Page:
Living Laboratories Initiative

The Living Laboratories Initiative is part of a $70 million investment to further agricultural discovery science and innovation. This initiative aims at the overarching goal of accelerating adoption in the agricultural sector, by innovating sustainable practices and technologies through the creation of partnerships with scientists from Agriculture and Agri-Food Canada, farmers, local community actors, Indigenous communities and other collaborators. In a real-life context, scientists, partners and producers work together to test the impact of best management practices on the environment, with the needs of the producers at the center of the equation. Through this initiative, four Living Labs are active  across  Canada: in Quebec, Prince Edward Island (Atlantic), Manitoba (Eastern Prairies) and Ontario.

Understanding and Assessing Impacts

Innovation activities are oriented towards the particular needs of the producers and  specific agri-environmental challenges identified for each Living Lab. Through co-development, the Living Lab consortium (i.e. partners, producers and scientists) identified the need for the implementation of best management practices (BMPs), which were then evaluated on their local and regional impact on soil and water quality, increase in biodiversity and climate change reduction or mitigation.

Identifying Actions

In the context of a Living Lab, farmers, scientists, local collaborators, and other partners initially meet to discuss the farmers’ needs and to identify common priorities and goals. Then, with these needs in mind, they work together to elaborate and test new practices and technologies. The process is iterative: innovations are tested, evaluated and improved through a set of repeating steps.

The first step is co-development. It involves the sharing of information, data, experiences, and ideas regarding the development of new practices and technologies. The second step involves testing these innovations. As the goal is to facilitate their implementation on farms, they are tested directly on farms and involve the participation of farmers. Through various scientific research activities, data is collected and analyzed to measure performances of the practices and technologies, including their environmental, social and economic impacts. In the final step, scientists and farmers provide their feedbacks based on research and experience, to assess their practical application and effectiveness.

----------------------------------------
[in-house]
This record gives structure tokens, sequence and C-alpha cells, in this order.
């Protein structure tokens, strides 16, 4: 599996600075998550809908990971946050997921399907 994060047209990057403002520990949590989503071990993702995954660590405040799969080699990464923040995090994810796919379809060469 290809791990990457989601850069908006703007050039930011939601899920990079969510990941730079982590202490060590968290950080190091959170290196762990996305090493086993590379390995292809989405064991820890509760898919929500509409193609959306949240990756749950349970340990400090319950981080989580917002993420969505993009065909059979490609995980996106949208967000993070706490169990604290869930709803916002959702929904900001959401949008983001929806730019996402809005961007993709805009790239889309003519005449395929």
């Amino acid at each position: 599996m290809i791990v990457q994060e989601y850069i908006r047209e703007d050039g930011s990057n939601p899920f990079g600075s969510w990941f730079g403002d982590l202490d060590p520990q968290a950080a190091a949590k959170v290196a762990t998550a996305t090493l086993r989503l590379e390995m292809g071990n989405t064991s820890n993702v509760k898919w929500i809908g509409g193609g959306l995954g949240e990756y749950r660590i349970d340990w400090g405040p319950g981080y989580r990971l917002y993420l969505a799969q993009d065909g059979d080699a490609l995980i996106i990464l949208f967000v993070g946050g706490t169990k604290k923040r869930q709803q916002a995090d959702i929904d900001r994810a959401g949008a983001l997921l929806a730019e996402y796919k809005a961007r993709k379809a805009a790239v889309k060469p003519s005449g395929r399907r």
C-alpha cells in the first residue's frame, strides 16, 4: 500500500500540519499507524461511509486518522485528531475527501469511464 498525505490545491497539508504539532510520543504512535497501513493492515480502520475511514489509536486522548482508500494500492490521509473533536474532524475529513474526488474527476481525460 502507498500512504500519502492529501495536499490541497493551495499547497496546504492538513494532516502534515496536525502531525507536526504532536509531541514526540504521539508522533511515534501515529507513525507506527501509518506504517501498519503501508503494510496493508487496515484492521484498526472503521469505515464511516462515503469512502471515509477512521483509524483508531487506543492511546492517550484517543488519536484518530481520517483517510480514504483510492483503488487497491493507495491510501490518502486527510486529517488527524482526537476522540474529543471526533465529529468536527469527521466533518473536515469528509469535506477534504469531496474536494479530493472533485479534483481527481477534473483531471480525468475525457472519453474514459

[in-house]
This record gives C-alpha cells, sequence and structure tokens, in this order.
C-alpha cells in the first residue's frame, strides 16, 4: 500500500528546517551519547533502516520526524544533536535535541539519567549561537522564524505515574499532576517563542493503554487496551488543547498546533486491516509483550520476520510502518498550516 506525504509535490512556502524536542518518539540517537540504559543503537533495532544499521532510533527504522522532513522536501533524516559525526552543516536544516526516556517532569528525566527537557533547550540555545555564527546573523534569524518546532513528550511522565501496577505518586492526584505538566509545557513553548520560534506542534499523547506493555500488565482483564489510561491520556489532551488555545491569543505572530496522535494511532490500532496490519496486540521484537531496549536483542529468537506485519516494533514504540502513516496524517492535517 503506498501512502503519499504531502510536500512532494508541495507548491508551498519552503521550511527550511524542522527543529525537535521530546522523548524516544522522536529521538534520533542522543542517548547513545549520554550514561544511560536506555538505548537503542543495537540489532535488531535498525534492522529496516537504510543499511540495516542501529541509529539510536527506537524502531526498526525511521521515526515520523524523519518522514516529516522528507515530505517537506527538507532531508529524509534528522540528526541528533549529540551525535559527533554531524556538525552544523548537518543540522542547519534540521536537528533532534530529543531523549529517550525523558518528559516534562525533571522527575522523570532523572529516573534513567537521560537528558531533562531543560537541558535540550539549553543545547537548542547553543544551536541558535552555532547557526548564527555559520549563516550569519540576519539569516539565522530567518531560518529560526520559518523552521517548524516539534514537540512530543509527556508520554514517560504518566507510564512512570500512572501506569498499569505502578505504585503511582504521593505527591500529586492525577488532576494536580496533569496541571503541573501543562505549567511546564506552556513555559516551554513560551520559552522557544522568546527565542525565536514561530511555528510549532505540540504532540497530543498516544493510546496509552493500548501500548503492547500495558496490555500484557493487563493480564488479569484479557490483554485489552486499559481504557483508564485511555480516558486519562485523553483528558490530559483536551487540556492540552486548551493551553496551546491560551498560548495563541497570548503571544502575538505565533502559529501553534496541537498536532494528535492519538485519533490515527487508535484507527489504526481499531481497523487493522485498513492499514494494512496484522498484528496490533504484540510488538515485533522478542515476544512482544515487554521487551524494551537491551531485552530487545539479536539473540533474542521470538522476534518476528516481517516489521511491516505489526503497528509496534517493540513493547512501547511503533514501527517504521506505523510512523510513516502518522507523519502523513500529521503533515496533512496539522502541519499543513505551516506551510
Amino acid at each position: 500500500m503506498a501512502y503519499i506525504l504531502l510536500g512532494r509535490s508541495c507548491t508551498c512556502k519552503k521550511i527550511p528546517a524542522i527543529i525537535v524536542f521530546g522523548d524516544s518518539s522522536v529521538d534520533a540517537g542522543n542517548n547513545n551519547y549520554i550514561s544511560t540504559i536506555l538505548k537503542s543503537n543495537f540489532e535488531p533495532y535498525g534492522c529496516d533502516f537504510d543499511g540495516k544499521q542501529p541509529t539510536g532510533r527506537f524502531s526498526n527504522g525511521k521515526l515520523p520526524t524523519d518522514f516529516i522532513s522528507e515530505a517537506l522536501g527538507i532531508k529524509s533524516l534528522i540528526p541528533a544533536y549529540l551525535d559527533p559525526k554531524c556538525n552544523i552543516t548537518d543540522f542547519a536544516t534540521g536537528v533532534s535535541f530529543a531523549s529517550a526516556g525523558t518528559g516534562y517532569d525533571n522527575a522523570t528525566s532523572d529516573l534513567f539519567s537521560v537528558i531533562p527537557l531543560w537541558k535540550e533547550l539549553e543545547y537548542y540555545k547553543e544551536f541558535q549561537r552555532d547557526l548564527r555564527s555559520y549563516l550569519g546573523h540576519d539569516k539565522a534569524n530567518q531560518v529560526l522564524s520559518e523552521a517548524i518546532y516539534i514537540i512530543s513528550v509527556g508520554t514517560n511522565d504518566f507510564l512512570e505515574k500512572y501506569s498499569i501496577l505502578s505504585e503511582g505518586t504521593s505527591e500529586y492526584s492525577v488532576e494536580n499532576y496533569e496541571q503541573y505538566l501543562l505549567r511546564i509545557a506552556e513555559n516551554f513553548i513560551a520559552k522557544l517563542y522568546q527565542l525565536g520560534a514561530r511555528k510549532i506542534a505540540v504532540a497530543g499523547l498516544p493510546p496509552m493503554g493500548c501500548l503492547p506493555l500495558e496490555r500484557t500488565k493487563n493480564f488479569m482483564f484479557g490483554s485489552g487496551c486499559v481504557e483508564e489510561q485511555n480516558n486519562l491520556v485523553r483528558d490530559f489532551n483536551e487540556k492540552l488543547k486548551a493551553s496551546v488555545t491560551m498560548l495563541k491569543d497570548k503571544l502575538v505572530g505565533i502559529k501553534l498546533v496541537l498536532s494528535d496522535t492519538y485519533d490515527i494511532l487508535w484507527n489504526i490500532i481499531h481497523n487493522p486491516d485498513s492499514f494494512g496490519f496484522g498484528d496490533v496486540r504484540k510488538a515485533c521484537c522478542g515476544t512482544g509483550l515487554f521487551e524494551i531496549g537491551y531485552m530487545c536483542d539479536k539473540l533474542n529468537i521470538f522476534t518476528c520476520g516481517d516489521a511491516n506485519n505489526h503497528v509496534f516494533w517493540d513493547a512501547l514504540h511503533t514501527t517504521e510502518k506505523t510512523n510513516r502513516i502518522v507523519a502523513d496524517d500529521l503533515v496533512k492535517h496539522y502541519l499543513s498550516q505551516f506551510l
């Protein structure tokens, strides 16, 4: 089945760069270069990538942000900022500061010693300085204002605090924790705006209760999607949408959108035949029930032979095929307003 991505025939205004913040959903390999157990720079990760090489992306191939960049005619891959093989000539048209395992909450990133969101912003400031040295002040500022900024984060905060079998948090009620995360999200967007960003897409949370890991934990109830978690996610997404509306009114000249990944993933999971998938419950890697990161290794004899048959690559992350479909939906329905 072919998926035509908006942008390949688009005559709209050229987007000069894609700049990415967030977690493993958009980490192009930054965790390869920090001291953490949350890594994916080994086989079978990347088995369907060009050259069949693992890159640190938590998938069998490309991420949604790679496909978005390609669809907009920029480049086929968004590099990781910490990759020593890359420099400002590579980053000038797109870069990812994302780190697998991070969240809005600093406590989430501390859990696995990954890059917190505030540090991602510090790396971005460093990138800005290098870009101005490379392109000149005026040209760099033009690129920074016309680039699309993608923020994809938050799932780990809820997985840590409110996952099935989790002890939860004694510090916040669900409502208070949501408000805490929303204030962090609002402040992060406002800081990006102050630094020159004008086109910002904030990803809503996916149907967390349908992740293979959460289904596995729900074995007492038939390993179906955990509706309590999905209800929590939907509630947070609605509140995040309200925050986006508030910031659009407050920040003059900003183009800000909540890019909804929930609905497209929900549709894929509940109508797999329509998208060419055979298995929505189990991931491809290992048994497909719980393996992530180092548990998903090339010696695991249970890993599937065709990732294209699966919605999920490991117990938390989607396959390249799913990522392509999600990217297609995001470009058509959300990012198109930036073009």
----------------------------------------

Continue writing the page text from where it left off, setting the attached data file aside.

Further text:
The co-development process and the collaboration with farmers are essential, because they ensure that the innovations are technically feasible, economically viable, and desirable. Moreover, through this process, farmers are more likely to adopt the innovative technologies and practices.

Outcomes and Monitoring Progress

The outcomes expected from this initiative is to promote the adoption of BMPs by farmers, leading to agricultural adaptation and mitigation of  climate change issues, improvement of water and soil quality, and maximization of habitat capacity and biodiversity in agroecosystems. Furthermore, multiple co-benefits can emerge from the extended collaborative work involved in the Living Laboratories Initiative program. For example, scientists get to learn from the hands-on experience of farmers while producers can benefit from the perspective and expertise of scientists.

Next Steps

A new program, Agricultural Climate Solutions – Living Labs (ACS-LL), inspired by the Living Laboratories Initiative and building on its successes, is currently under implementation. This $185 million, 10-year program will build on the core principles of the Living Laboratories Initiative, which include focusing on farmers’ needs, creating broad and diverse partnerships, and conducting  tests in the real-life context. This program, however, will more directly aim at reducing Canada’s environmental footprint and improving climate resiliency. The $200 million On-Farm Climate Action Fund will help farmers adopt best management practices that improve carbon storage and reduce greenhouse gas emissions.